Foxconn seen as bullying the media
31 May 2010
Foxconn chairman Terry Gou’s invitation for reporters to tour its Shenzhen factory after a spate of suicides was a dramatic departure from the firm’s usual approach to the media.
The company’s hawkish stance was notably played out in the Shenzhen Intermediate People’s Court in August 2006, in a high-profile defamation case against two mainland journalists.
Foxconn sued China Business News reporter Wang You and her editor Weng Bao for defamation, demanding 30 million yuan (HK$34.2 million) in compensation.
The company, a major supplier of many of the world’s top electronic gadget manufacturers including Apple and Dell, had also obtained a court order a month earlier to freeze the assets of Wang and Weng.
Wang wrote a two-part series in June 2006, documenting inhumane working conditions at the company’s Shenzhen factories – including excessively long hours – which Foxconn denied.
The reports followed a similar piece earlier that month in British newspaper the Sunday Post, which angered Gou, but did not result in a lawsuit despite his threats.
At the time, media analysts were shocked by Foxconn’s move to single out an individual reporter and editor at a Chinese publication through the courts.
The case was seen as bullying tactics by Foxconn, which is believed to be well connected to the Shenzhen government.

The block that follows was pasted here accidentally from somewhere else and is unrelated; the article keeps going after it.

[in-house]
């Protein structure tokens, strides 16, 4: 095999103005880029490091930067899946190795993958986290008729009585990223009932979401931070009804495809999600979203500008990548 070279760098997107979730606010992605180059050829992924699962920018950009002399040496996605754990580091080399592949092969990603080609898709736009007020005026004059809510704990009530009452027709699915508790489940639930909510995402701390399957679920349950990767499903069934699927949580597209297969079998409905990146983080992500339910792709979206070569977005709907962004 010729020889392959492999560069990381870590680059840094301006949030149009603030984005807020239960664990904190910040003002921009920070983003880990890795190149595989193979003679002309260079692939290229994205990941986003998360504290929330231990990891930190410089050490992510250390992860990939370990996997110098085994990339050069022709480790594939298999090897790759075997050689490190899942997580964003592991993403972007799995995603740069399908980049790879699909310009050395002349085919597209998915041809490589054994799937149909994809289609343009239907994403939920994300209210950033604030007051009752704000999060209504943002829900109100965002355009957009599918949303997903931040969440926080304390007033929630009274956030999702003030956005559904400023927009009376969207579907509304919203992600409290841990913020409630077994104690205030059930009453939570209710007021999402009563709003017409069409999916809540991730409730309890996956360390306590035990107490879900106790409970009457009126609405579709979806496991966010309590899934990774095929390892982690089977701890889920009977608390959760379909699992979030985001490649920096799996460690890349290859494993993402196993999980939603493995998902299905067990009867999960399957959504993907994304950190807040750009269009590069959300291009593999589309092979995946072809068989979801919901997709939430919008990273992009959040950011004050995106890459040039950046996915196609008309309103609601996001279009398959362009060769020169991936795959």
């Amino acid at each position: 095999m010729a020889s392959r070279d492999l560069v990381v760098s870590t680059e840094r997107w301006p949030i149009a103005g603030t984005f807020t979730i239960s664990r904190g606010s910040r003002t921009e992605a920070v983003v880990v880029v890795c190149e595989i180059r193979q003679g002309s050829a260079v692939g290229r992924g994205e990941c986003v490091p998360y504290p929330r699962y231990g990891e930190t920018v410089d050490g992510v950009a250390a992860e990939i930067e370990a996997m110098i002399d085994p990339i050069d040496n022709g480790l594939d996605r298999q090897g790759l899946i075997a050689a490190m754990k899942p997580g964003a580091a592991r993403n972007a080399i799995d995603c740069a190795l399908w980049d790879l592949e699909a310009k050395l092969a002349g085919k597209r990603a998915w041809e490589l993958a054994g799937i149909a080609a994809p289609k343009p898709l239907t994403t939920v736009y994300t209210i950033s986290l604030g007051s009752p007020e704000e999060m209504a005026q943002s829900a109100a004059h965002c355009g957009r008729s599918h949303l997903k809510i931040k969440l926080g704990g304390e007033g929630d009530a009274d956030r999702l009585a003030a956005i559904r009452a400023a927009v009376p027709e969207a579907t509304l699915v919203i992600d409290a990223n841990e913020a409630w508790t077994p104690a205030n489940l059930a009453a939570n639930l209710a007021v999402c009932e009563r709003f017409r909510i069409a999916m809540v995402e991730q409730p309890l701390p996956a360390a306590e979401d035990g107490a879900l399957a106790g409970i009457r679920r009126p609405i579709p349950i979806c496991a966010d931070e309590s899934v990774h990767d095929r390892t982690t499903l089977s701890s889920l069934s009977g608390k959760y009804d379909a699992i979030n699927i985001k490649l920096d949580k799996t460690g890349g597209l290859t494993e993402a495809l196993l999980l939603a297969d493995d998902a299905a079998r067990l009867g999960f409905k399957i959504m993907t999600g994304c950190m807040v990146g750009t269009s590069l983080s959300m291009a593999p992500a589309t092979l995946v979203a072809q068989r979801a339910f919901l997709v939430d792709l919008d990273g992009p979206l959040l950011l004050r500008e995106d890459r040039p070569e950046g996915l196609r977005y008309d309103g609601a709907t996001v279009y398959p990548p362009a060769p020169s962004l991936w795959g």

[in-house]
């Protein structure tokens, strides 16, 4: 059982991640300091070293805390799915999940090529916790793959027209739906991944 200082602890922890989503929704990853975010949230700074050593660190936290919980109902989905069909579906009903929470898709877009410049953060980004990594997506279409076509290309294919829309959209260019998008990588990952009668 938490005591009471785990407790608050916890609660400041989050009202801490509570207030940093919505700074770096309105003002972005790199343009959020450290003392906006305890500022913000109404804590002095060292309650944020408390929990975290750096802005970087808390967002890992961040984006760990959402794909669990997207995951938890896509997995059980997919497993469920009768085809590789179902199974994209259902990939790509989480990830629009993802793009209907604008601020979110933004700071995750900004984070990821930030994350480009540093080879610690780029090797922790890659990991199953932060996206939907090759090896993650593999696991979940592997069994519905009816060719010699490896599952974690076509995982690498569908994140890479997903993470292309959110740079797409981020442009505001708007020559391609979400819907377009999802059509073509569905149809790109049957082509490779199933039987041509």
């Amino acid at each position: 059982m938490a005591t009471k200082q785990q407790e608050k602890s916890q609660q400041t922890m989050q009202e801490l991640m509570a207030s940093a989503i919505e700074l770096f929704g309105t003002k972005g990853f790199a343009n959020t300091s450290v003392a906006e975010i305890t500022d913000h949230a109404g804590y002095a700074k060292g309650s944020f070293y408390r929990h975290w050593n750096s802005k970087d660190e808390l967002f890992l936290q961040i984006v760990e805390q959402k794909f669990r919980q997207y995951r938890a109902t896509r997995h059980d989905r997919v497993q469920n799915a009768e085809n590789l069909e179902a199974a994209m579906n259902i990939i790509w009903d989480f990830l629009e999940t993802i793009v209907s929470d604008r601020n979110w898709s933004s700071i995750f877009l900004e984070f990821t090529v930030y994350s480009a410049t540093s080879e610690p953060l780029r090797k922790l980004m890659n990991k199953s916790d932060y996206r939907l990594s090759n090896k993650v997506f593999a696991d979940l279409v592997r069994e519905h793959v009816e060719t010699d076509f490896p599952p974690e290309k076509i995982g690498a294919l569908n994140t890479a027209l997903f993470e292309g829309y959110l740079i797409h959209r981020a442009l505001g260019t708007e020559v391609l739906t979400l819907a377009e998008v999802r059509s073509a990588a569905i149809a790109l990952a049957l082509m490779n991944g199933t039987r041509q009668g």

A public backlash eventually prompted Foxconn to drop the defamation case, but it effectively served to stifle media criticism of the company on the mainland. Afterwards, Shenzhen media began reporting positive stories on the firm’s contribution to the local economy.
But analysts such as Baptist University Professor Huang Yu say the court case was a miscalculation by Foxconn, as it failed to take on board criticism of working conditions at its factories that could have helped avoid fallout from this year’s suicides.
Huang said a company like Foxconn could manipulate opinion. “But suing media outlets is only a shortlived victory for the company as it only covers up its many underlying problems,” Huang said.
Zhou Ze , a lawyer specialising in media law, said both the company and the media should reflect on how they have dealt with the suicides at Foxconn.
Zhou said the media should consider whether its reporting has been biased against Foxconn by labelling the company a sweat shop.
“Any public discussion of the suicides at Foxconn should be put in a broader social context instead of treated as a challenge for one single company,” Zhou said.
The media should report not only the suicides but the wider social issues and the sense of despair among young Chinese, which could be linked to the deaths, he said.
But government censors last week ordered some mainland media outlets to scale back or stop coverage of the Foxconn suicides amid growing fears that copycat suicides could follow.
Huang said the media had a responsibility to provide balanced reports and should be allowed to do their job freely. “The problem does not lie with media reporting, or at least the media should not be blamed.”